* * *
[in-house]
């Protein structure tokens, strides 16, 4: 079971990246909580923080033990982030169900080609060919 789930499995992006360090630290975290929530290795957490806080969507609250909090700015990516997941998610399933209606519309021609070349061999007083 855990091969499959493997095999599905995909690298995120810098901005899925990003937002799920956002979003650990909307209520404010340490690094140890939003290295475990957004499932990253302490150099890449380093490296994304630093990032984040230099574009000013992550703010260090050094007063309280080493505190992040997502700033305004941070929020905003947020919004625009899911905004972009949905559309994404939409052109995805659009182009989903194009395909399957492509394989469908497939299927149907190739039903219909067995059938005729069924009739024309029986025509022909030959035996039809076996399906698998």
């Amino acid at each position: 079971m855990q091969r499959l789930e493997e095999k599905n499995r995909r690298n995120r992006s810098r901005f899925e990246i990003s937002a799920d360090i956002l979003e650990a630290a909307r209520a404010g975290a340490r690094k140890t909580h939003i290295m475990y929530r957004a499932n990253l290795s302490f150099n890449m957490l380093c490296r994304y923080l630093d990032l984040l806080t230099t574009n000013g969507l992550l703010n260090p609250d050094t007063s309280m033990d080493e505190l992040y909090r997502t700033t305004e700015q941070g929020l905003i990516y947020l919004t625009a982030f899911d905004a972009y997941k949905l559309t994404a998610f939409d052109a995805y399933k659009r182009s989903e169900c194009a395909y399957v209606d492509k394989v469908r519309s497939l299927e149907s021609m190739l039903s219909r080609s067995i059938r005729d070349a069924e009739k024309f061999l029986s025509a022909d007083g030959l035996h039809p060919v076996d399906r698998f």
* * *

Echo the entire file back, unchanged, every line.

[in-house]
């Protein structure tokens, strides 16, 4: 079971990246909580923080033990982030169900080609060919 789930499995992006360090630290975290929530290795957490806080969507609250909090700015990516997941998610399933209606519309021609070349061999007083 855990091969499959493997095999599905995909690298995120810098901005899925990003937002799920956002979003650990909307209520404010340490690094140890939003290295475990957004499932990253302490150099890449380093490296994304630093990032984040230099574009000013992550703010260090050094007063309280080493505190992040997502700033305004941070929020905003947020919004625009899911905004972009949905559309994404939409052109995805659009182009989903194009395909399957492509394989469908497939299927149907190739039903219909067995059938005729069924009739024309029986025509022909030959035996039809076996399906698998």
């Amino acid at each position: 079971m855990q091969r499959l789930e493997e095999k599905n499995r995909r690298n995120r992006s810098r901005f899925e990246i990003s937002a799920d360090i956002l979003e650990a630290a909307r209520a404010g975290a340490r690094k140890t909580h939003i290295m475990y929530r957004a499932n990253l290795s302490f150099n890449m957490l380093c490296r994304y923080l630093d990032l984040l806080t230099t574009n000013g969507l992550l703010n260090p609250d050094t007063s309280m033990d080493e505190l992040y909090r997502t700033t305004e700015q941070g929020l905003i990516y947020l919004t625009a982030f899911d905004a972009y997941k949905l559309t994404a998610f939409d052109a995805y399933k659009r182009s989903e169900c194009a395909y399957v209606d492509k394989v469908r519309s497939l299927e149907s021609m190739l039903s219909r080609s067995i059938r005729d070349a069924e009739k024309f061999l029986s025509a022909d007083g030959l035996h039809p060919v076996d399906r698998f």